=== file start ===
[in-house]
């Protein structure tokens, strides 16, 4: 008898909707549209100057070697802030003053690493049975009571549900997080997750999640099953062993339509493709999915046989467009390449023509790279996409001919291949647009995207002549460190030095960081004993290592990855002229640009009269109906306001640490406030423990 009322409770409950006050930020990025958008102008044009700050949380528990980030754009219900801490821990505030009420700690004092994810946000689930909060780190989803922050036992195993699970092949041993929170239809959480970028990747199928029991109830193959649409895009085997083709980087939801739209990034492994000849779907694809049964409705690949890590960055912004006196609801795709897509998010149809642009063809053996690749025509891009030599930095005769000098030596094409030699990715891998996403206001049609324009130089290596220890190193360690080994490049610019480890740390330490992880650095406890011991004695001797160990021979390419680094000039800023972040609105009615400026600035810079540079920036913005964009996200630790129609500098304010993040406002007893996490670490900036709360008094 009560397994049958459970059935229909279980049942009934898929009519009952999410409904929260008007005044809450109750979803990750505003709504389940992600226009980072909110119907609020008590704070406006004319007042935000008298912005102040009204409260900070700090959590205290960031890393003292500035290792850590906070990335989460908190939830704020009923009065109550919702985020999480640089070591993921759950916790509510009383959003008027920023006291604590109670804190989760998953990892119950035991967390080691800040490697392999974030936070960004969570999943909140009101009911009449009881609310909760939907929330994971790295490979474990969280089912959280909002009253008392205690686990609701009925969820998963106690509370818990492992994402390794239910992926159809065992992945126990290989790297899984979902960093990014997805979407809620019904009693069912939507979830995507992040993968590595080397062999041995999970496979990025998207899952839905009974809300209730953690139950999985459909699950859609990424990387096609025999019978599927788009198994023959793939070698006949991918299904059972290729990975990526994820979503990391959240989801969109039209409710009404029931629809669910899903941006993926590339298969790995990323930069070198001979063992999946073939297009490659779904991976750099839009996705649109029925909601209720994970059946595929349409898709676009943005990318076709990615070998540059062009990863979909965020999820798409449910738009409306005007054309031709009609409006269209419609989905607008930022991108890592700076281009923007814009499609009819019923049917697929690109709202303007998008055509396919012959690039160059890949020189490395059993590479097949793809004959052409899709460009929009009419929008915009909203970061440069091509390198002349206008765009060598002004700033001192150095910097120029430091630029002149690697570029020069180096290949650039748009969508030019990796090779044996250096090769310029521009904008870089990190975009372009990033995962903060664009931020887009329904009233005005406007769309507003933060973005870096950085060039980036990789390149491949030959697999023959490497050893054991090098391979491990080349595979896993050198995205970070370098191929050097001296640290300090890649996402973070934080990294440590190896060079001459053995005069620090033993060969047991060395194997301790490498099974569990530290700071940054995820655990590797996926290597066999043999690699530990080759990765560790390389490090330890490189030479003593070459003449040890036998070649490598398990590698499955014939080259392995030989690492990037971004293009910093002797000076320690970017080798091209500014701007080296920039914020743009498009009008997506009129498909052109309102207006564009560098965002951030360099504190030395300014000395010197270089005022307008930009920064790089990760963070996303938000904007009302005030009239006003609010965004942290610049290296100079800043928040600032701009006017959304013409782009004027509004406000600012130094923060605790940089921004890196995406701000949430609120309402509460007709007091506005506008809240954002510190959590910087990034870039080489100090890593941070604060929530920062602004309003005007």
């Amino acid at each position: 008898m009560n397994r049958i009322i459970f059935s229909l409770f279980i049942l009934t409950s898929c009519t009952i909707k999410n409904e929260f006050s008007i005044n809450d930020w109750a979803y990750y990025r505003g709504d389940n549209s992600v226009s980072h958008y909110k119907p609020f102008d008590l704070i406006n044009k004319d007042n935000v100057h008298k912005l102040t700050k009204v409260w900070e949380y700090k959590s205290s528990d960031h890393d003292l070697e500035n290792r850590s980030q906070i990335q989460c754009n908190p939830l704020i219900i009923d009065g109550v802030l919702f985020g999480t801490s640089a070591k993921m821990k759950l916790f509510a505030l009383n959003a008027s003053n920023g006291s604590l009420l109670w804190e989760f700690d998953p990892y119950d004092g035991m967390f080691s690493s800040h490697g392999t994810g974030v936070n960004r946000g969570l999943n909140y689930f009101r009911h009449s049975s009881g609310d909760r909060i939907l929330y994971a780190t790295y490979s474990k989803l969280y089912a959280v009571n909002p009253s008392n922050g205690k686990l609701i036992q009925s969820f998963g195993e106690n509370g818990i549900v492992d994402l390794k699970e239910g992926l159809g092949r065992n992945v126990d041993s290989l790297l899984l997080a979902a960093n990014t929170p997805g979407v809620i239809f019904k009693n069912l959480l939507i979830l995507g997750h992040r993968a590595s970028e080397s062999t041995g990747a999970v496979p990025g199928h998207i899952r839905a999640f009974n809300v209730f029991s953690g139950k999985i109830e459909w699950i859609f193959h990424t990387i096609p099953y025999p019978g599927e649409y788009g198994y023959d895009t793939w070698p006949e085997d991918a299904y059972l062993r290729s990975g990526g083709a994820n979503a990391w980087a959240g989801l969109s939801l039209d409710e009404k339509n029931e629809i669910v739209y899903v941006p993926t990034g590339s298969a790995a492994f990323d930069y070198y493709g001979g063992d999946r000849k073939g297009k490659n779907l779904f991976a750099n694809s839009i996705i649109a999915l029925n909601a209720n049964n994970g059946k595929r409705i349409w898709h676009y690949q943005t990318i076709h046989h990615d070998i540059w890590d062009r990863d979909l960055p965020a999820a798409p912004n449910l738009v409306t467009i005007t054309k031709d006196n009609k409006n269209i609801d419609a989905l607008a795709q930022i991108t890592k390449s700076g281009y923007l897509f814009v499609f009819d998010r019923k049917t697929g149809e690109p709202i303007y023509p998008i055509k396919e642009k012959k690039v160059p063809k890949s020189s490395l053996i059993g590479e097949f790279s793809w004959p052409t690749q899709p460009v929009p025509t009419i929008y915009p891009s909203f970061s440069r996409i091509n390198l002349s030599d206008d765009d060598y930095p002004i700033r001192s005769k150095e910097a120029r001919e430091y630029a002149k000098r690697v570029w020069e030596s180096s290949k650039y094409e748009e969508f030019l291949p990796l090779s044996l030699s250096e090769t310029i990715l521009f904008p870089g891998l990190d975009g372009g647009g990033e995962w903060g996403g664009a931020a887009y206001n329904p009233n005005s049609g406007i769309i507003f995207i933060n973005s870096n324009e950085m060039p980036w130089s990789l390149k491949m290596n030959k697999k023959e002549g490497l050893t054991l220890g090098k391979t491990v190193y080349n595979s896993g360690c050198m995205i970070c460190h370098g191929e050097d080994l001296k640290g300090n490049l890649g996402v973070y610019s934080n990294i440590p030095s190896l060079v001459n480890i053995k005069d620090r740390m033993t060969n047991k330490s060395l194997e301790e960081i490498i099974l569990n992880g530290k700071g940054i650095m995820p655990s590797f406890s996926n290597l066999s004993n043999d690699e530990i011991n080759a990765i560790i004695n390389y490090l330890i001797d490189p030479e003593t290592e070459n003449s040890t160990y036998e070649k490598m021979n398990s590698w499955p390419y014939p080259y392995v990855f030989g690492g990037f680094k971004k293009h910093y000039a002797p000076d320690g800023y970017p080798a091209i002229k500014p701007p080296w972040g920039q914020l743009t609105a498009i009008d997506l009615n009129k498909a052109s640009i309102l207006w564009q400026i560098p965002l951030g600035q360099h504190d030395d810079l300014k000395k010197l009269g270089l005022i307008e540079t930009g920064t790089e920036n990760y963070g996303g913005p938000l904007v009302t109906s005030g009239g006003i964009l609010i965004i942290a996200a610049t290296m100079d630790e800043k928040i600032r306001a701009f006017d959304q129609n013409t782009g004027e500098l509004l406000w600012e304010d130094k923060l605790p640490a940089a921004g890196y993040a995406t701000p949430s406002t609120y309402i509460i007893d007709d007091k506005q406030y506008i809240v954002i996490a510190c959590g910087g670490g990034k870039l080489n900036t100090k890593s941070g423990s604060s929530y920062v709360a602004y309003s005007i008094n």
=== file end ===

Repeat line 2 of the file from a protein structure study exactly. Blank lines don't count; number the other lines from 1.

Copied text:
């Protein structure tokens, strides 16, 4: 008898909707549209100057070697802030003053690493049975009571549900997080997750999640099953062993339509493709999915046989467009390449023509790279996409001919291949647009995207002549460190030095960081004993290592990855002229640009009269109906306001640490406030423990 009322409770409950006050930020990025958008102008044009700050949380528990980030754009219900801490821990505030009420700690004092994810946000689930909060780190989803922050036992195993699970092949041993929170239809959480970028990747199928029991109830193959649409895009085997083709980087939801739209990034492994000849779907694809049964409705690949890590960055912004006196609801795709897509998010149809642009063809053996690749025509891009030599930095005769000098030596094409030699990715891998996403206001049609324009130089290596220890190193360690080994490049610019480890740390330490992880650095406890011991004695001797160990021979390419680094000039800023972040609105009615400026600035810079540079920036913005964009996200630790129609500098304010993040406002007893996490670490900036709360008094 009560397994049958459970059935229909279980049942009934898929009519009952999410409904929260008007005044809450109750979803990750505003709504389940992600226009980072909110119907609020008590704070406006004319007042935000008298912005102040009204409260900070700090959590205290960031890393003292500035290792850590906070990335989460908190939830704020009923009065109550919702985020999480640089070591993921759950916790509510009383959003008027920023006291604590109670804190989760998953990892119950035991967390080691800040490697392999974030936070960004969570999943909140009101009911009449009881609310909760939907929330994971790295490979474990969280089912959280909002009253008392205690686990609701009925969820998963106690509370818990492992994402390794239910992926159809065992992945126990290989790297899984979902960093990014997805979407809620019904009693069912939507979830995507992040993968590595080397062999041995999970496979990025998207899952839905009974809300209730953690139950999985459909699950859609990424990387096609025999019978599927788009198994023959793939070698006949991918299904059972290729990975990526994820979503990391959240989801969109039209409710009404029931629809669910899903941006993926590339298969790995990323930069070198001979063992999946073939297009490659779904991976750099839009996705649109029925909601209720994970059946595929349409898709676009943005990318076709990615070998540059062009990863979909965020999820798409449910738009409306005007054309031709009609409006269209419609989905607008930022991108890592700076281009923007814009499609009819019923049917697929690109709202303007998008055509396919012959690039160059890949020189490395059993590479097949793809004959052409899709460009929009009419929008915009909203970061440069091509390198002349206008765009060598002004700033001192150095910097120029430091630029002149690697570029020069180096290949650039748009969508030019990796090779044996250096090769310029521009904008870089990190975009372009990033995962903060664009931020887009329904009233005005406007769309507003933060973005870096950085060039980036990789390149491949030959697999023959490497050893054991090098391979491990080349595979896993050198995205970070370098191929050097001296640290300090890649996402973070934080990294440590190896060079001459053995005069620090033993060969047991060395194997301790490498099974569990530290700071940054995820655990590797996926290597066999043999690699530990080759990765560790390389490090330890490189030479003593070459003449040890036998070649490598398990590698499955014939080259392995030989690492990037971004293009910093002797000076320690970017080798091209500014701007080296920039914020743009498009009008997506009129498909052109309102207006564009560098965002951030360099504190030395300014000395010197270089005022307008930009920064790089990760963070996303938000904007009302005030009239006003609010965004942290610049290296100079800043928040600032701009006017959304013409782009004027509004406000600012130094923060605790940089921004890196995406701000949430609120309402509460007709007091506005506008809240954002510190959590910087990034870039080489100090890593941070604060929530920062602004309003005007």